Joseph’s stripped-down ‘Trio Sessions’ EP gives the folk-pop trio’s songs space to breath, presenting them in their most vulnerable and poignant forms.
by guest writer Matthew Gose
Stream: ‘Trio Sessions: Vol. 1’ – Joseph
Last fall, folk-pop trio Joseph broke from hiatus with their explosive third album Good Luck, Kid, the long-awaited follow-up to 2016’s I’m Along, No You’re Not. The album was both a form of catharsis for the band as well as a celebration of rediscovering their love for each other and their craft. Now, to kick off the new year, the new decade, and a new season of life, the Closner sisters have taken some of their new material and reinterpreted it for their first release of 2020, Trio Sessions Vol. 1. Void of heavy production or instrumentation, the new EP presents each of its five tracks in their most vulnerable form, giving them space to breath, to live, and to work their magic all over the listener.
If Good Luck, Kid is the wedding reception – brimming with energy, pulsating rhythms, full instrumentation, and dynamic theatrics – then Trio Sessions is the wedding night. There’s no dj and the party guests have long gone. The elaborate and ornate outfits have been shed. It’s quiet. In this space, the joy, the trust, the love that was celebrated fervently only a few hours ago truly becomes incarnate. Here the dream becomes something tangibly real. The celebration preceded this vulnerable space, and the vulnerable space validates the cause for celebration.
For fans who were there at the epicenter, Trio Sessions is, in many respects, a warm callback to Joseph’s point of origin. Listeners may recall humble backyards dimly lit by strings of Edison bulbs and minimal crowds of twenty-somethings held in utter captivity by the strumming of a single acoustic guitar and those three celestial voices braided together in tight, genetically perfect harmony. However, Trio Sessions is hardly a throwback. Instead it functions as a mile marker, tracking exactly how far these sisters have progressed – professionally, artistically, and internally.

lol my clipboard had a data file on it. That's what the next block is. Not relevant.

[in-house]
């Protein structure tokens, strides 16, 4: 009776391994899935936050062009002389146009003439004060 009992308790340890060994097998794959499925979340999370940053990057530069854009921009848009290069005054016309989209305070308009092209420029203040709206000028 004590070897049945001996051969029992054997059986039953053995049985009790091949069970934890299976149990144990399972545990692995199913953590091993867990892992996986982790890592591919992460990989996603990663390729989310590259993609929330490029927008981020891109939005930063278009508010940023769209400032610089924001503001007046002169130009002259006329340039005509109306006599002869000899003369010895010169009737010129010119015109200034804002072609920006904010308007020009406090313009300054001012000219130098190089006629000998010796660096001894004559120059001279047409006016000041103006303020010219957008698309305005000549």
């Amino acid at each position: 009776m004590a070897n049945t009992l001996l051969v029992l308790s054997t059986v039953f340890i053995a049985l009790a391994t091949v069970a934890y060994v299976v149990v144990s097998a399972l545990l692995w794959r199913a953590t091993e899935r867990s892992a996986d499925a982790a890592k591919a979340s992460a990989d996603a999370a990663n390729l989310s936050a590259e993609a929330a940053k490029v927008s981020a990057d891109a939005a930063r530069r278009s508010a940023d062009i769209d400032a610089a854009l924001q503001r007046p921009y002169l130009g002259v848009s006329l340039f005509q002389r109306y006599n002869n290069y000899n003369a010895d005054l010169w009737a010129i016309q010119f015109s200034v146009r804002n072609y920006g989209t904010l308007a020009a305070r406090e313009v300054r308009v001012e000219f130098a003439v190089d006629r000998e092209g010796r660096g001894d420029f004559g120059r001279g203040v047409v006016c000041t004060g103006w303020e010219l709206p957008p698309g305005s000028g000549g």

It’s no secret that the past year and a half has been wrought with tension for sisters Natalie Closner Schepman, Allison Closner and Meegan Closner. According to a message by sister and band member Meegan Closner via the band’s Instagram, in the space between “I’m Alone, No You’re Not,” tensions within the band came to a head, nearly causing a formal split. Fortunately, the sisters were not only able to work through the dissonance but rediscover their harmony once again, producing an album full of incredible tracks in the process.
Trio Sessions features each song in its most simple and fragile form — minimal instrumentation, usually only a guitar or piano, and little to no percussion, with those three otherworldly voices floating effortlessly over the top like a morning mist.
The EP cover features a sparse, black and white image of the sisters sitting together in a room against an all-black background. The visuals help transport the listener to some ethereal space free of any visual or auditory distractions, creating an immediacy as well as a palpable intimacy.
The EP opens with the clean, rhythmic strumming of older sister Natalie Closner Schepman’s Gibson SG and the flickering “ba-ba, ba-ba” vocals of all three sisters. The sound, in context, emulates a slow heartbeat. The longing and emotive tension presiding in the original, fully produced track only become further exemplified in this sparse rendition. The contrast of singing and silence perfectly illustrate the emotional dichotomy as the song’s chorus somberly inquires, “Happy and sad, is it too much to ask for just one or the other?”